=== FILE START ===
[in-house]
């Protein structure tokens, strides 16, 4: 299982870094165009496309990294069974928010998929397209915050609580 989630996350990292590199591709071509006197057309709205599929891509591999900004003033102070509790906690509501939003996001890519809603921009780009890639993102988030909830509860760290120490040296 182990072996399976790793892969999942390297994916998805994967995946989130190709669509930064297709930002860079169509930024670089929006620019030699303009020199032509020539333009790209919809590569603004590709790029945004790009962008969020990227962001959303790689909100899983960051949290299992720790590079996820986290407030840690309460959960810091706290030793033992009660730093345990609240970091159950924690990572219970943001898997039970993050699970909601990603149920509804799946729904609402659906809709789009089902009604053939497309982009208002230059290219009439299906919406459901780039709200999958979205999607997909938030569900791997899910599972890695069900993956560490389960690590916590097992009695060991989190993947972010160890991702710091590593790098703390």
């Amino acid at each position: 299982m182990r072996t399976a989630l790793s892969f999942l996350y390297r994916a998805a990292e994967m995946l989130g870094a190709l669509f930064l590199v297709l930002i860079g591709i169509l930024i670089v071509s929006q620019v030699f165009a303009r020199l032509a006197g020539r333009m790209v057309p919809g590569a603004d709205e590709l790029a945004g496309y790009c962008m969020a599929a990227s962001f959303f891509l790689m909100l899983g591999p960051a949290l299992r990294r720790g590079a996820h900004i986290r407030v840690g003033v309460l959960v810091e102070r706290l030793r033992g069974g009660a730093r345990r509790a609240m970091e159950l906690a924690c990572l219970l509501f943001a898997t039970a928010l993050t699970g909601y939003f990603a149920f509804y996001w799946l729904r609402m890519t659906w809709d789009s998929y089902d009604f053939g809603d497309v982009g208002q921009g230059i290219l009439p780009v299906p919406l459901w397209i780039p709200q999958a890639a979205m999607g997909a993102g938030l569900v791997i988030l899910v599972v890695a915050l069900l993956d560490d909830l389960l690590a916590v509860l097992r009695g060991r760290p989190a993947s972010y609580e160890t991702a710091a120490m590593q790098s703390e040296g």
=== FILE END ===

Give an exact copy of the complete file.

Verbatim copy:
[in-house]
């Protein structure tokens, strides 16, 4: 299982870094165009496309990294069974928010998929397209915050609580 989630996350990292590199591709071509006197057309709205599929891509591999900004003033102070509790906690509501939003996001890519809603921009780009890639993102988030909830509860760290120490040296 182990072996399976790793892969999942390297994916998805994967995946989130190709669509930064297709930002860079169509930024670089929006620019030699303009020199032509020539333009790209919809590569603004590709790029945004790009962008969020990227962001959303790689909100899983960051949290299992720790590079996820986290407030840690309460959960810091706290030793033992009660730093345990609240970091159950924690990572219970943001898997039970993050699970909601990603149920509804799946729904609402659906809709789009089902009604053939497309982009208002230059290219009439299906919406459901780039709200999958979205999607997909938030569900791997899910599972890695069900993956560490389960690590916590097992009695060991989190993947972010160890991702710091590593790098703390």
């Amino acid at each position: 299982m182990r072996t399976a989630l790793s892969f999942l996350y390297r994916a998805a990292e994967m995946l989130g870094a190709l669509f930064l590199v297709l930002i860079g591709i169509l930024i670089v071509s929006q620019v030699f165009a303009r020199l032509a006197g020539r333009m790209v057309p919809g590569a603004d709205e590709l790029a945004g496309y790009c962008m969020a599929a990227s962001f959303f891509l790689m909100l899983g591999p960051a949290l299992r990294r720790g590079a996820h900004i986290r407030v840690g003033v309460l959960v810091e102070r706290l030793r033992g069974g009660a730093r345990r509790a609240m970091e159950l906690a924690c990572l219970l509501f943001a898997t039970a928010l993050t699970g909601y939003f990603a149920f509804y996001w799946l729904r609402m890519t659906w809709d789009s998929y089902d009604f053939g809603d497309v982009g208002q921009g230059i290219l009439p780009v299906p919406l459901w397209i780039p709200q999958a890639a979205m999607g997909a993102g938030l569900v791997i988030l899910v599972v890695a915050l069900l993956d560490d909830l389960l690590a916590v509860l097992r009695g060991r760290p989190a993947s972010y609580e160890t991702a710091a120490m590593q790098s703390e040296g």